Here we are nearing the end of another year.
And the SJV Water team has been taking stock, reflecting, and pondering the accumulation of news and events that made up 2022.
(Really, we’re taking some much-needed time off and I’m, personally, “checkin’ the snowpack” – code for skiing – and needed to stockpile some content. SHHH!)
Even so, what a year. And what great coverage by SJV Water.
Here’s a sampling of what we covered. Oh and, hint, hint, some of this info may come up in a quiz later.
See y’all next year!
Who would have thought that one of the first groundwater plans approved out of the gate by the Department of Water Resources would be in Kern County? Just not in the valley portion of Kern.
The Indian Wells Valley groundwater basin in eastern Kern County.
The Indian Wells Valley is in eastern Kern County, in the high desert, and has some very unique challenges.
First, it’s in the desert so it gets very little precipitation. Second, it’s home to one of the largest Naval weapons research and development bases in the United States. Third, since about 2014 pistachio growers have flocked to the area.
It all adds up to a critically overdrafted aquifer without a lot of options.
So, the groundwater authority came up with strict pumping allotments and steep pumping fees designed to cut demand and generate funding to buy water from, where else, the San Joaquin Valley.
They planned on paying about $5,000 an acre-foot but made a deal for $8,500 an acre-foot.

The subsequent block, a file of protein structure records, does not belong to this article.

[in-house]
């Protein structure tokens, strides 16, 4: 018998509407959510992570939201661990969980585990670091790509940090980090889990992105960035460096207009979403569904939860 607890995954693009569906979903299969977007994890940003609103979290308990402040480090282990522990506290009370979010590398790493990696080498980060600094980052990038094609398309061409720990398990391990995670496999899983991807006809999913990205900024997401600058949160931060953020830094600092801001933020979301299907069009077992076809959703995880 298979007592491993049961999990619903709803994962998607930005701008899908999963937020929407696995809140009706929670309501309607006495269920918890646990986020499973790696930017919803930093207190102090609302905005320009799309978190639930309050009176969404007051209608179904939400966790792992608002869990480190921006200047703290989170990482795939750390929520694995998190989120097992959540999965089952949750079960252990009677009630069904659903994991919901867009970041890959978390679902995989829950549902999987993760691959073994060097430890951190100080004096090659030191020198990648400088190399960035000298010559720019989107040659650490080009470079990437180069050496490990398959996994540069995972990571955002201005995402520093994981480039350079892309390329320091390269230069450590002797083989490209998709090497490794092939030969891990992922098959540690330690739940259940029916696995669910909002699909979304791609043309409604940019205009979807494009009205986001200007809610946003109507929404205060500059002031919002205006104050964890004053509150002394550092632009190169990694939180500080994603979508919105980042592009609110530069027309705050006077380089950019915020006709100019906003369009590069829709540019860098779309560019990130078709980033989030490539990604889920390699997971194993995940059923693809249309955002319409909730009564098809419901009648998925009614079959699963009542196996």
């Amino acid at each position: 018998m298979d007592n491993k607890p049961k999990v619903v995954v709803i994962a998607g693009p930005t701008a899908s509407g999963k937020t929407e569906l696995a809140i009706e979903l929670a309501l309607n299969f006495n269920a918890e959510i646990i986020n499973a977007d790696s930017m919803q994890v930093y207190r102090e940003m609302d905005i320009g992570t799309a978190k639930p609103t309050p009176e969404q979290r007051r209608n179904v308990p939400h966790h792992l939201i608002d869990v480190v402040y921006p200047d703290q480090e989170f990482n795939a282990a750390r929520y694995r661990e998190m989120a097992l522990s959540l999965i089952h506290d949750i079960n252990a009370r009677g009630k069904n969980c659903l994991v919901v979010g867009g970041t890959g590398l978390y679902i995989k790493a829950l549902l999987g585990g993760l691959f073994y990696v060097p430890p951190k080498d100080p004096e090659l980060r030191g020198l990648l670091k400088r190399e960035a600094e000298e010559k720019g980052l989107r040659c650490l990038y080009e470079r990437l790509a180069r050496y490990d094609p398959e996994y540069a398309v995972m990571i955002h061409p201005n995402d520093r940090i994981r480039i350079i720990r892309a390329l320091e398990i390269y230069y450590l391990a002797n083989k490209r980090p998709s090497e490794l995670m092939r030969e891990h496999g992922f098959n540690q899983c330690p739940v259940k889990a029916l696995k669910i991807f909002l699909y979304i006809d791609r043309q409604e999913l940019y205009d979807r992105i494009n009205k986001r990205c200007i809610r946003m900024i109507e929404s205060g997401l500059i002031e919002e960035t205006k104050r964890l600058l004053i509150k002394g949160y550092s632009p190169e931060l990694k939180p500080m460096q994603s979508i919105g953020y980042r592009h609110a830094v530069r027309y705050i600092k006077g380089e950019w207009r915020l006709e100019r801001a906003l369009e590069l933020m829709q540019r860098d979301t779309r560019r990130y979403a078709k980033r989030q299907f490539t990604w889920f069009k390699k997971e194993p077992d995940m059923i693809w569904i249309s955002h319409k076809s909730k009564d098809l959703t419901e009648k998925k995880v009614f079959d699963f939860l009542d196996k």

How they’ll get the water up there is a whole other story.
Every groundwater plan in the San Joaquin Valley – Every. Single. One. – got a thumbs down from the state Department of Water Resources after its initial review.
Deficiencies ran the gamut including that the plans weren’t protective enough of domestic wells, allowed groundwater tables to drop too low, didn’t say how they would protect water quality, and lacked coordination.
The plans were kicked back to local groundwater agencies, which were given six months to fix problems and resubmit them.
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Canal Fix Underway
Construction to fix the sagging Friant-Kern Canal got underway early in 2022.
Section of Friant-Kern Canal under construction.
The canal, which brings water from Millerton Lake north of Fresno down the east side of the San Joaquin Valley to farms and cities as far away as Arvin, sank in a 33-mile section from Pixley to the Kern County line.
The sinking was caused by farmers overpumping groundwater nearby, which caused the land beneath the canal to collapse.
Funding for the full fix, about $500 million, is still being cobbled together from a variety of sources. Contractors who get water from the canal chipped in, as did the federal and state governments.